By Lee Rickwood
Digital media training facilities and high tech incubators in Canada are attracting global attention for the home-grown success they’ve achieved – and they are attracting innovative entrepreneurs from around the world to come here and learn how it’s done.
In just one such example, Wavefront, the Vancouver-based centre for wireless commercialization and research, is building on a deal with the Cellular Operators Association of India in order to ‘grow the flow’ of bilateral wireless activity between India’s technology and service providers and those in B.C. and the rest of Canada.
The COAI represents India’s major cellular operators, infrastructure and service providers, and they represent one of the world’s fastest growing wireless phone markets. The two organizations are working together to develop and promote strategic business and partnering opportunities.
Likewise, Brazil feels the digital media heat in Canada, and it is sending a delegation to participate in Canada 3.0, the industry conference that kicks off next week.
The Canadian Digital Media Network stages the event, now in its fourth year. Held in Stratford, ON, the digital media forum brings together all sectors in industry, government, and academia to advance the adoption of digital media technologies in Canada – and the rest of the world.
Brazil, the sixth largest economy in the world, is interested in collaborating with Canada to expand the digital media forum concept to Brazil and enhance business opportunities between the two countries.
Canadian and Brazilian partners from industry, academia and government are collaborating on joint research and development (R&D) projects, equipment loans and student exchanges.
“Brazil could have requested participation in any activity in Canada, and they chose the CDMN Canada 3.0 digital media forum which speaks volumes for the importance of this event to the digital media sector and Canada as a whole,” said Tom Jenkins, Chair of the CDMN Board and Executive Chairman and Chief Strategy Officer at OpenText.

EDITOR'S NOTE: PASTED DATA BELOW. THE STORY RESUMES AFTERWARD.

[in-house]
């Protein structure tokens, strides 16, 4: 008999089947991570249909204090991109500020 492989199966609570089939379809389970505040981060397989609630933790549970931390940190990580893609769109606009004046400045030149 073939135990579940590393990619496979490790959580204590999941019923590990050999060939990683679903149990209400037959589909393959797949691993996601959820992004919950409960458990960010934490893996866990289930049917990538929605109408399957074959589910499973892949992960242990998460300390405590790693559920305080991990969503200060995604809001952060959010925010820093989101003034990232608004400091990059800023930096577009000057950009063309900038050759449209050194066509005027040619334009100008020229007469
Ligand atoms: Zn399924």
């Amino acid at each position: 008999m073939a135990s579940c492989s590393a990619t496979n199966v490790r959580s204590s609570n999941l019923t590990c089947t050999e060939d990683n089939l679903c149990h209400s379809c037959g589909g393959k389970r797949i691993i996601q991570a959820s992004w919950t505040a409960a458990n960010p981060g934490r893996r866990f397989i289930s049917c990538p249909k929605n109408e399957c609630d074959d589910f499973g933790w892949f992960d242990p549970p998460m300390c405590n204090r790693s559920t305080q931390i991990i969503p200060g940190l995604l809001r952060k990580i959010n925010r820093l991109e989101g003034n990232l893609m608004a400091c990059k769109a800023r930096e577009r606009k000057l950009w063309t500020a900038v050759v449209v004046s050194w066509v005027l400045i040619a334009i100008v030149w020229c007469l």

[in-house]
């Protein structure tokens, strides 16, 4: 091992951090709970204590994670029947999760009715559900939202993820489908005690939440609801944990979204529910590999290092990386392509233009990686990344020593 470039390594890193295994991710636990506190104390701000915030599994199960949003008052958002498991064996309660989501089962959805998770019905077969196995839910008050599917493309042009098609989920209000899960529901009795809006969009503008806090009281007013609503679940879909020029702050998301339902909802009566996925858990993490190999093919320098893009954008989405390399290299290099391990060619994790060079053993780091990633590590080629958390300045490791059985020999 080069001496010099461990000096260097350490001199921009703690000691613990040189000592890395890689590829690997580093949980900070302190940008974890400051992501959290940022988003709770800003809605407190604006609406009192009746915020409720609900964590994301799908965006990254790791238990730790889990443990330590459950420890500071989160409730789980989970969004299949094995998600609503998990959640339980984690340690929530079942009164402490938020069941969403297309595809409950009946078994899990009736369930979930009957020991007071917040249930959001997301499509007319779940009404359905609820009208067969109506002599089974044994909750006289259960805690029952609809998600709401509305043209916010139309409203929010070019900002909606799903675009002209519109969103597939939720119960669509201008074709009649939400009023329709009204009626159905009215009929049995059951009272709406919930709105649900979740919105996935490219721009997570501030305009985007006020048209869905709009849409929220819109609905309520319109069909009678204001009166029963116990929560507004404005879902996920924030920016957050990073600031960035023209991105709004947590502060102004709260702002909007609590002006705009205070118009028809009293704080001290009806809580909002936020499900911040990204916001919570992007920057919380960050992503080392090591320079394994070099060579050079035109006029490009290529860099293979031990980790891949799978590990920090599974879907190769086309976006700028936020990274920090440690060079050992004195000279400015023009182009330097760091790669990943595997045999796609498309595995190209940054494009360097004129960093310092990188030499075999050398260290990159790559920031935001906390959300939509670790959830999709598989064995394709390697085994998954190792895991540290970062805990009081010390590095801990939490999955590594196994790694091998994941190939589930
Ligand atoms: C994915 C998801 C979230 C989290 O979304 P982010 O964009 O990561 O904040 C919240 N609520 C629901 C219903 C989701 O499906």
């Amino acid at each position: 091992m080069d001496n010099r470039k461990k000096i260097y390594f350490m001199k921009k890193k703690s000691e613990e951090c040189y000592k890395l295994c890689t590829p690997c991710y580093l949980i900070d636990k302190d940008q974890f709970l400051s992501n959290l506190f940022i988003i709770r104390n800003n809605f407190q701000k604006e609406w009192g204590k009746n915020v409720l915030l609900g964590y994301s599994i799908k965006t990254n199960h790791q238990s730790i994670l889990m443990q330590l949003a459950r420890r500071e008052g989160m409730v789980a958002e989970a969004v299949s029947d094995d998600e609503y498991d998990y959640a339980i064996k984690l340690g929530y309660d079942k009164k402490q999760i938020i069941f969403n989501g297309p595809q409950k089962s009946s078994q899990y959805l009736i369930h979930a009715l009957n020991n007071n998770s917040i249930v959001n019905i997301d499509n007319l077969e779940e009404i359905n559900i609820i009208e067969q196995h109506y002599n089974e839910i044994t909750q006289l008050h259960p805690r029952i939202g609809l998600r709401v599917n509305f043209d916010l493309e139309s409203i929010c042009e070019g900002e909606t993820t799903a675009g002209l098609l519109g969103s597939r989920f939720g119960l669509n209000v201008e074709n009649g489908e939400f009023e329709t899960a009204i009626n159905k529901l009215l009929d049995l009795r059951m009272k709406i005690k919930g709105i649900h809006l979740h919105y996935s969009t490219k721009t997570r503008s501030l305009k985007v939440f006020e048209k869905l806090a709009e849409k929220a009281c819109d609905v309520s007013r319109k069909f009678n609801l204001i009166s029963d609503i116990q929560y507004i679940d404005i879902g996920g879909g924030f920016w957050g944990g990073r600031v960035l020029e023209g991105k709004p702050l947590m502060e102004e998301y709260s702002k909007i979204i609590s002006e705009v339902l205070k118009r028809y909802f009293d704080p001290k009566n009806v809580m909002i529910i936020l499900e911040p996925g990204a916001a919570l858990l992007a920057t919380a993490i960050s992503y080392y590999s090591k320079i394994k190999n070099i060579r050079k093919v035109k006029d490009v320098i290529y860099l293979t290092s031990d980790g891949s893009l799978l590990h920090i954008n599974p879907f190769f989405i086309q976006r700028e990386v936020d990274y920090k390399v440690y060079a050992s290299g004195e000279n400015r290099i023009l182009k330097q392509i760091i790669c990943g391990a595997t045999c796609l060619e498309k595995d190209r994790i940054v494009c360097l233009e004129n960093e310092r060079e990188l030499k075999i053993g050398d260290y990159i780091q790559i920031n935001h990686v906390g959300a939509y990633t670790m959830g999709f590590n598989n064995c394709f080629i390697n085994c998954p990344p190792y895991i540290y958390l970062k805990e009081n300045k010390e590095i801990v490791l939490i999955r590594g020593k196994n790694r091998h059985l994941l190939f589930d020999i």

He expects Canada 3.0 to take on an even more international flavour in the future.
And, having helped dozens of tech companies get started in Canada, the Digital Media Zone at Toronto’s Ryerson University is also going global.
For the first time ever, Ryerson is going to offer fellowships at the DMZ for international students from technical schools in Delhi, Madras and Hyderabad, India.
Over the span of four months, seven teams will have the opportunity to develop their ideas in the DMZ’s unique collaborative environment.
Other international fellowships are soon to follow with agreements in place with Communications University China and Nanjing University.
The announcement was made during last week’s open house, part of celebration of the facility’s second year of operation.
The DMZ is described as a multidisciplinary workspace for digital media innovation, collaboration and commercialization is home to both entrepreneurial start-ups and industry solution-providers.
Two years and 41 start-ups later, the DMZ business incubator thrives and grows: it recently expanded to three levels within its downtown hub.
“This is a very exciting time for the DMZ,” said Valerie Fox, Director of the Digital Media Zone. “In two short years, we’ve grown substantially in terms of scope, space and international reach. We celebrate our accomplishments thus far, and look forward to supporting even more entrepreneurs and cutting-edge digital media as we move forward.”
Digital Media Zone success stories abound. Start-up 500px is an online photographic community allowing users to share, rate and discover inspiring photographs. In November 2011 the company graduated from the Zone to become one of the hottest and fastest growing photography websites globally.
Another Zone graduate, TeamSave, has grown exponentially since incubating in the Zone. The social buying website and platform has recently partnered with classifieds giant Kijiji and now operates in 20 cities in North America.
Flybits, a research company residing in the DMZ, developed and launched GO Transit’s first official mobile application, GO Mobile, together with GO Transit staff. The app was downloaded over 750,000 times in its first eight weeks.
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